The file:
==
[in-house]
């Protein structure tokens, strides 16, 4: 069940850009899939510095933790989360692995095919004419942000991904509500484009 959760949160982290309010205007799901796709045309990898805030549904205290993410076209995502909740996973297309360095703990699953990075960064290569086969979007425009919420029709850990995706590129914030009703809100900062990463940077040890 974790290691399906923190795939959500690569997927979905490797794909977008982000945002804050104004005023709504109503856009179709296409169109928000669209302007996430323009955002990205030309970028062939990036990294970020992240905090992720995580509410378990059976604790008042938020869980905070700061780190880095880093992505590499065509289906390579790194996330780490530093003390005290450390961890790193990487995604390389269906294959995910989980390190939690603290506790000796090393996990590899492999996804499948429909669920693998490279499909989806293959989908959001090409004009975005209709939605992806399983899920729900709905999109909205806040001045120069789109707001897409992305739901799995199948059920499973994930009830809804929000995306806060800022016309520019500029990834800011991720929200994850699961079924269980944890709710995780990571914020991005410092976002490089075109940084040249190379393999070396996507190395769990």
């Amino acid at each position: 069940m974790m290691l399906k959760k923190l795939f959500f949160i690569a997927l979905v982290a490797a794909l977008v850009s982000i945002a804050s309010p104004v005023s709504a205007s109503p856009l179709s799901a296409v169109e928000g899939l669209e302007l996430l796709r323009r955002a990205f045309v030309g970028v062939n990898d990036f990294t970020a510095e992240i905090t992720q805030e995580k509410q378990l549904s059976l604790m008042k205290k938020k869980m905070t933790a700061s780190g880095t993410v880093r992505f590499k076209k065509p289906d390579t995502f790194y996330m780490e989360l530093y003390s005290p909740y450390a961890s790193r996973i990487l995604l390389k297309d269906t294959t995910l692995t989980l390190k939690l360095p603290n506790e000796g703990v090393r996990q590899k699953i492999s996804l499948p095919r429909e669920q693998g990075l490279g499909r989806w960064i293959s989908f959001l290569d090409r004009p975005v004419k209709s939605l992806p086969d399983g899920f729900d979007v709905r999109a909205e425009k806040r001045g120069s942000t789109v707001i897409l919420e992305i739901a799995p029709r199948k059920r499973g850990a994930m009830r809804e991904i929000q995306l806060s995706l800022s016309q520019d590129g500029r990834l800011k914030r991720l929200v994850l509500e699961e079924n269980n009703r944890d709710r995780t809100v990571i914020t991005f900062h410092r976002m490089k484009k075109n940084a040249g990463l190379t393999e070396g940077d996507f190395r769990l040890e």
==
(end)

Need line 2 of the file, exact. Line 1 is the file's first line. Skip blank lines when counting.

């Protein structure tokens, strides 16, 4: 069940850009899939510095933790989360692995095919004419942000991904509500484009 959760949160982290309010205007799901796709045309990898805030549904205290993410076209995502909740996973297309360095703990699953990075960064290569086969979007425009919420029709850990995706590129914030009703809100900062990463940077040890 974790290691399906923190795939959500690569997927979905490797794909977008982000945002804050104004005023709504109503856009179709296409169109928000669209302007996430323009955002990205030309970028062939990036990294970020992240905090992720995580509410378990059976604790008042938020869980905070700061780190880095880093992505590499065509289906390579790194996330780490530093003390005290450390961890790193990487995604390389269906294959995910989980390190939690603290506790000796090393996990590899492999996804499948429909669920693998490279499909989806293959989908959001090409004009975005209709939605992806399983899920729900709905999109909205806040001045120069789109707001897409992305739901799995199948059920499973994930009830809804929000995306806060800022016309520019500029990834800011991720929200994850699961079924269980944890709710995780990571914020991005410092976002490089075109940084040249190379393999070396996507190395769990």